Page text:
論文

査読有り 国際誌
2019年11月

How did a duplicated gene copy evolve into a restorer-of-fertility gene in a plant? The case of Oma1.

Royal Society open science
  • Takumi Arakawa
  • ,
  • Hajime Sugaya
  • ,
  • Takaya Katsuyama
  • ,
  • Yujiro Honma
  • ,
  • Katsunori Matsui
  • ,
  • Hiroaki Matsuhira
  • ,
  • Yosuke Kuroda
  • ,
  • Kazuyoshi Kitazaki
  • ,
  • Tomohiko Kubo

6
11
開始ページ
190853
終了ページ
190853
記述言語
英語
掲載種別
研究論文(学術雑誌)
DOI
10.1098/rsos.190853

Restorer-of-fertility (Rf) is a suppressor of cytoplasmic male sterility (CMS), a mitochondrion-encoded trait that has been reported in many plant species. The occurrence of CMS is considered to be independent in each lineage; hence, the question of how Rf evolved was raised. Sugar beet Rf resembles Oma1, a gene for quality control of the mitochondrial inner membrane. Oma1 homologues comprise a small gene family in the sugar beet genome, unlike Arabidopsis and other eukaryotes. The sugar beet sequence that best matched Arabidopsis atOma1 was named bvOma1; sugar beet Rf (RF1-Oma1) was another member. During anther development, atOma1 mRNA was detected from the tetrad to the microspore stages, whereas bvOma1 mRNA was detected at the microspore stage and RF1-Oma1 mRNA was detected during the meiosis and tetrad stages. A transgenic study revealed that, whereas RF1-Oma1 can bind to a CMS-specific protein and alter the higher-order structure of the CMS-specific protein complex, neither bvOma1 nor atOma1 show such activity. We favour the hypothesis that an ancestral Oma1 gene duplicated to form a small gene family, and that one of the copies evolved and acquired a novel expression pattern and protein function as an Rf, i.e. RF1-Oma1 evolved via neofunctionalization.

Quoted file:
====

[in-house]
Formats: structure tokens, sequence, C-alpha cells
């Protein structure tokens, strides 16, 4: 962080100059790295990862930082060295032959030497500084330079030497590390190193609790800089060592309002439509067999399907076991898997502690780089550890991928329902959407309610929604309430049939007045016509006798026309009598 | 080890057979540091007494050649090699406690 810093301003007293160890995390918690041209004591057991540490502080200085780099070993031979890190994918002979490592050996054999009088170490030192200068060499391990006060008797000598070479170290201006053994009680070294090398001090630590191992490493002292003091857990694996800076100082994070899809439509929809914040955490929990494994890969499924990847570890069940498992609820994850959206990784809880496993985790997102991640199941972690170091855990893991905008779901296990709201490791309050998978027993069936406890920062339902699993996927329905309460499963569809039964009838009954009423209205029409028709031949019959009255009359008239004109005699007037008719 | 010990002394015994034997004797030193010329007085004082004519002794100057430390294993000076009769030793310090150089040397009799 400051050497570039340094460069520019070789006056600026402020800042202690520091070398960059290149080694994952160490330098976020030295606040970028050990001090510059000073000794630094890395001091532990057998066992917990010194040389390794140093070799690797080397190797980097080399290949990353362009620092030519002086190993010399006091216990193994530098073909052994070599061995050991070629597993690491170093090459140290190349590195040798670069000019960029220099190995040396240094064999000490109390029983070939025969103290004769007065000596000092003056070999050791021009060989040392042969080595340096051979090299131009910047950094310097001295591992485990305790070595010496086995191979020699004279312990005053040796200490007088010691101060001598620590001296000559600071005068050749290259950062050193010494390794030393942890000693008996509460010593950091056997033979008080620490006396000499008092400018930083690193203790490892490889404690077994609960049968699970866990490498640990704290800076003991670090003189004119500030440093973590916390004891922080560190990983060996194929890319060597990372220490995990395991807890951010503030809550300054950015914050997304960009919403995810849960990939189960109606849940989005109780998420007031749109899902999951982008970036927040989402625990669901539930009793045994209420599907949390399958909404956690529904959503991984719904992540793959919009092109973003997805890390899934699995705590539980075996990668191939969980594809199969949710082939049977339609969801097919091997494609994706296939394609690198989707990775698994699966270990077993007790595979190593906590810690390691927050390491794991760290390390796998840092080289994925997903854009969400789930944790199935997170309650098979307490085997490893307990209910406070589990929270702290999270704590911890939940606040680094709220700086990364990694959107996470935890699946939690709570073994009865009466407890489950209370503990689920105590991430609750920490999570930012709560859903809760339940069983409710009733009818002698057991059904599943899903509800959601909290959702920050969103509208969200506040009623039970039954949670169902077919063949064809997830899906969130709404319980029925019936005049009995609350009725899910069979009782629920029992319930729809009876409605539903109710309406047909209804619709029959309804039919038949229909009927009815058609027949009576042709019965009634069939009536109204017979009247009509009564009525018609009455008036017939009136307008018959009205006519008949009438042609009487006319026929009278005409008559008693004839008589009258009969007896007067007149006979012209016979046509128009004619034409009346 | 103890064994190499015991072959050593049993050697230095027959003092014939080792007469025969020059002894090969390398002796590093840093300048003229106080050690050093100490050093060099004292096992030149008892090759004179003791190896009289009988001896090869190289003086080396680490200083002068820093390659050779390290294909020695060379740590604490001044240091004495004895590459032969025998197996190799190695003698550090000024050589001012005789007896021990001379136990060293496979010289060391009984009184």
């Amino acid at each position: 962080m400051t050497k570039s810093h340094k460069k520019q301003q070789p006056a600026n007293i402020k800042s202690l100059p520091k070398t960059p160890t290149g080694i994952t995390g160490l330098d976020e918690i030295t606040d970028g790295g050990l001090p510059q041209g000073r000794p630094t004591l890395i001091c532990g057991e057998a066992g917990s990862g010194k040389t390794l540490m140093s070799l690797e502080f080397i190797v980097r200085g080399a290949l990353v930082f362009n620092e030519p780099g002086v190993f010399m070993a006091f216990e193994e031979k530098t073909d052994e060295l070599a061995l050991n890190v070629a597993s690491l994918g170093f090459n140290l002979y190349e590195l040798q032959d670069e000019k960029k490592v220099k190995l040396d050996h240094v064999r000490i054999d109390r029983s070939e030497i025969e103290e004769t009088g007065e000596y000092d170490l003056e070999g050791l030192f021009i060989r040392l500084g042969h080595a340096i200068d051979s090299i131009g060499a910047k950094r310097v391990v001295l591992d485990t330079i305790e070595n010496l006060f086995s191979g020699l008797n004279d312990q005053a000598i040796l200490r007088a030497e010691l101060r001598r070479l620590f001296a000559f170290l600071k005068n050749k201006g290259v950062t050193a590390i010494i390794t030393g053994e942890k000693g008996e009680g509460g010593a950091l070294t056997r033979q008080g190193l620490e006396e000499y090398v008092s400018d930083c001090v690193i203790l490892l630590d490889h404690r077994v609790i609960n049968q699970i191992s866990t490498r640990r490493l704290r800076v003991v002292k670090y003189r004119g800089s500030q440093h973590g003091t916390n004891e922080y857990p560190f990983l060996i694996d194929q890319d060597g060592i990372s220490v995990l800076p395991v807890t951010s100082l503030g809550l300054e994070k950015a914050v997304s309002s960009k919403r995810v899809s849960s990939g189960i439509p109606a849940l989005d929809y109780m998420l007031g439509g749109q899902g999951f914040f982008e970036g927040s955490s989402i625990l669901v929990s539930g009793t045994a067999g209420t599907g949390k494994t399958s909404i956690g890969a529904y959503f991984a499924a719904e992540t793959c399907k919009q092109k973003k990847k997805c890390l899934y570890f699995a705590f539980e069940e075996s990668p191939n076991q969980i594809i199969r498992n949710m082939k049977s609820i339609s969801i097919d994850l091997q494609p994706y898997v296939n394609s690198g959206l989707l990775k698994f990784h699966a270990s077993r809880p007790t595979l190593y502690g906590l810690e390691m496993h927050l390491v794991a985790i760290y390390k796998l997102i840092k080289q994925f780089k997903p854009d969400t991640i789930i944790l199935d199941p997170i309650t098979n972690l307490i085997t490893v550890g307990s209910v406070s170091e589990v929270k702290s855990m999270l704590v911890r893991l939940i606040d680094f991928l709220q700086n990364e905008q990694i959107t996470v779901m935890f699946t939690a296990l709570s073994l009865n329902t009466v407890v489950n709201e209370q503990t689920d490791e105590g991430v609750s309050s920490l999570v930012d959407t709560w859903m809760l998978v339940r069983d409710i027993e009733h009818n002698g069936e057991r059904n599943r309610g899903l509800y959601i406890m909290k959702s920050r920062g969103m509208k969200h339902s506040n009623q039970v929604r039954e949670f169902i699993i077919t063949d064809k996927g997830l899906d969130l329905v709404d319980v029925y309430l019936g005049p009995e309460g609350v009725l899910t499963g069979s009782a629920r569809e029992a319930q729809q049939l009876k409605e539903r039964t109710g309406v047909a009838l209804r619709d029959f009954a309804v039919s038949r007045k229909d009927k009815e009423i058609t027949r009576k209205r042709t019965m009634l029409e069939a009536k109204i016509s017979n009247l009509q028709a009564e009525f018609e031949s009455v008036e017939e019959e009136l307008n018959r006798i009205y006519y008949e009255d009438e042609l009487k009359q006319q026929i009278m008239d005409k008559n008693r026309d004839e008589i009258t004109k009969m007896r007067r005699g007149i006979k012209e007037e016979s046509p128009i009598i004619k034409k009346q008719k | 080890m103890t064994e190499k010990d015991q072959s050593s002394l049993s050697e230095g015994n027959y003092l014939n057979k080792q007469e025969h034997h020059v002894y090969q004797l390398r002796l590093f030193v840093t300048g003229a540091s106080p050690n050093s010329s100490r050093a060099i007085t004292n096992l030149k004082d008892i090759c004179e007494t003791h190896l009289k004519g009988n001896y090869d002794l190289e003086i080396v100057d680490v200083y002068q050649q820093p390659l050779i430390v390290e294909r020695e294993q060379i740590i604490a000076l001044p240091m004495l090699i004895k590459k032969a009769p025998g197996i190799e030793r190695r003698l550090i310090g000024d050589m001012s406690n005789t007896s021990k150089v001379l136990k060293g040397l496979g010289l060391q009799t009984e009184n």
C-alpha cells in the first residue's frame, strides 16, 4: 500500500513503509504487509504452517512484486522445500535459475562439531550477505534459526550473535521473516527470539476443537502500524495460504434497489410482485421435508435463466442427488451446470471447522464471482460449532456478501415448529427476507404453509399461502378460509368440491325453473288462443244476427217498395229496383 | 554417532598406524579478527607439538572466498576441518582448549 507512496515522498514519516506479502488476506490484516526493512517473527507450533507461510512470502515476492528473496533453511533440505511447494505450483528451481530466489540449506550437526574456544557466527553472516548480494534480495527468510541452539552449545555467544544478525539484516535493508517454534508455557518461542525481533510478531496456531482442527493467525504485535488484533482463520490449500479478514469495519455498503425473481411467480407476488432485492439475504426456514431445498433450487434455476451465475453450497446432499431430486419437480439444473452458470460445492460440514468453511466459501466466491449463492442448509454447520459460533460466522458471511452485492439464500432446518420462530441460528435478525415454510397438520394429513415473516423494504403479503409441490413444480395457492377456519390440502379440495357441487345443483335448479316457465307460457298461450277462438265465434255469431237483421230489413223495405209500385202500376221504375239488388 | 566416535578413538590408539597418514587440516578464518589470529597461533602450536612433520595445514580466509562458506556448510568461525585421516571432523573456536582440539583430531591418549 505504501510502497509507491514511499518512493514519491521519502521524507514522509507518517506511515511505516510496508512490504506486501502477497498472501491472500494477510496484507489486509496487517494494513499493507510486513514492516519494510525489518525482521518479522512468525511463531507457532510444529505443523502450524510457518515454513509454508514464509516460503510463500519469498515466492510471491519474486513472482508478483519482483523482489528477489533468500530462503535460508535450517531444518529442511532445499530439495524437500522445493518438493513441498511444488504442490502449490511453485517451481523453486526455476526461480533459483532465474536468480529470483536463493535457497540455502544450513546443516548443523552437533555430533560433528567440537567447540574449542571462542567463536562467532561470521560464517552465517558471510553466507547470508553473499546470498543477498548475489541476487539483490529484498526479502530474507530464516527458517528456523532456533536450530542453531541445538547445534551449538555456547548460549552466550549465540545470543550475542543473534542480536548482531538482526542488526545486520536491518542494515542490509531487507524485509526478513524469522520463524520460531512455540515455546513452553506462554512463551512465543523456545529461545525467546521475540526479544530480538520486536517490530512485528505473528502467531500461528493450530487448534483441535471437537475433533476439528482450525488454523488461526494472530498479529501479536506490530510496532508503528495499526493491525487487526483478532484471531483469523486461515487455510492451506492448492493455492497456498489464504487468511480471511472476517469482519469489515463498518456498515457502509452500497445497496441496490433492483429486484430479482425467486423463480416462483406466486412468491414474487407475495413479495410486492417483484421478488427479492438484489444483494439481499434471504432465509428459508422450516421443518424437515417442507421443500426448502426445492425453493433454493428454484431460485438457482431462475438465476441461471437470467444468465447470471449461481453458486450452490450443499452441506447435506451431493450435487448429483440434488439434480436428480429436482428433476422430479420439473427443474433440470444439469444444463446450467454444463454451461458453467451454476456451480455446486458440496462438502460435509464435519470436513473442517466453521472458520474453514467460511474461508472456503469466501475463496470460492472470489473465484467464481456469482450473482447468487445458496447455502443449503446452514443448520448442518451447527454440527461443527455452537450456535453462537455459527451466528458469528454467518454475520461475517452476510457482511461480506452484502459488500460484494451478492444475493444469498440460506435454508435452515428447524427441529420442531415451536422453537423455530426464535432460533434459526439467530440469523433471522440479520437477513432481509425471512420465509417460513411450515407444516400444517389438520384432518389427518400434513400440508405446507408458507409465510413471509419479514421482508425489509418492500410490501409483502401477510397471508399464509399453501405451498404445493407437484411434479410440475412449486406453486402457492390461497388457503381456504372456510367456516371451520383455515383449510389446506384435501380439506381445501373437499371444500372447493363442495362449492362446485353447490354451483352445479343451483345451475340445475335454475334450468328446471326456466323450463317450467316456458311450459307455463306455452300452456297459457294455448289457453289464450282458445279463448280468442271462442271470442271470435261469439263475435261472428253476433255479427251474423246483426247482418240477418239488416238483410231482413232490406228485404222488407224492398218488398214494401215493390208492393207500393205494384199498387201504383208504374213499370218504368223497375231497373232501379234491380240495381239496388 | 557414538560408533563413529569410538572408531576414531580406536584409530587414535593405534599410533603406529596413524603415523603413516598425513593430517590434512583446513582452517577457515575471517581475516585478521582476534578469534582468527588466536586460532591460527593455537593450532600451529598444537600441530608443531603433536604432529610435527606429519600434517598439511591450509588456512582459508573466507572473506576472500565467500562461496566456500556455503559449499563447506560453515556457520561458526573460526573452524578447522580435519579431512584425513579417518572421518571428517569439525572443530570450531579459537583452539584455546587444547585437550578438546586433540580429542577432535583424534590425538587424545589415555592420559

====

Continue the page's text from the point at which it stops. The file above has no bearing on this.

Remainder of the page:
リンク情報
DOI
https://doi.org/10.1098/rsos.190853
PubMed
https://www.ncbi.nlm.nih.gov/pubmed/31827833
PubMed Central
https://www.ncbi.nlm.nih.gov/pmc/articles/PMC6894571

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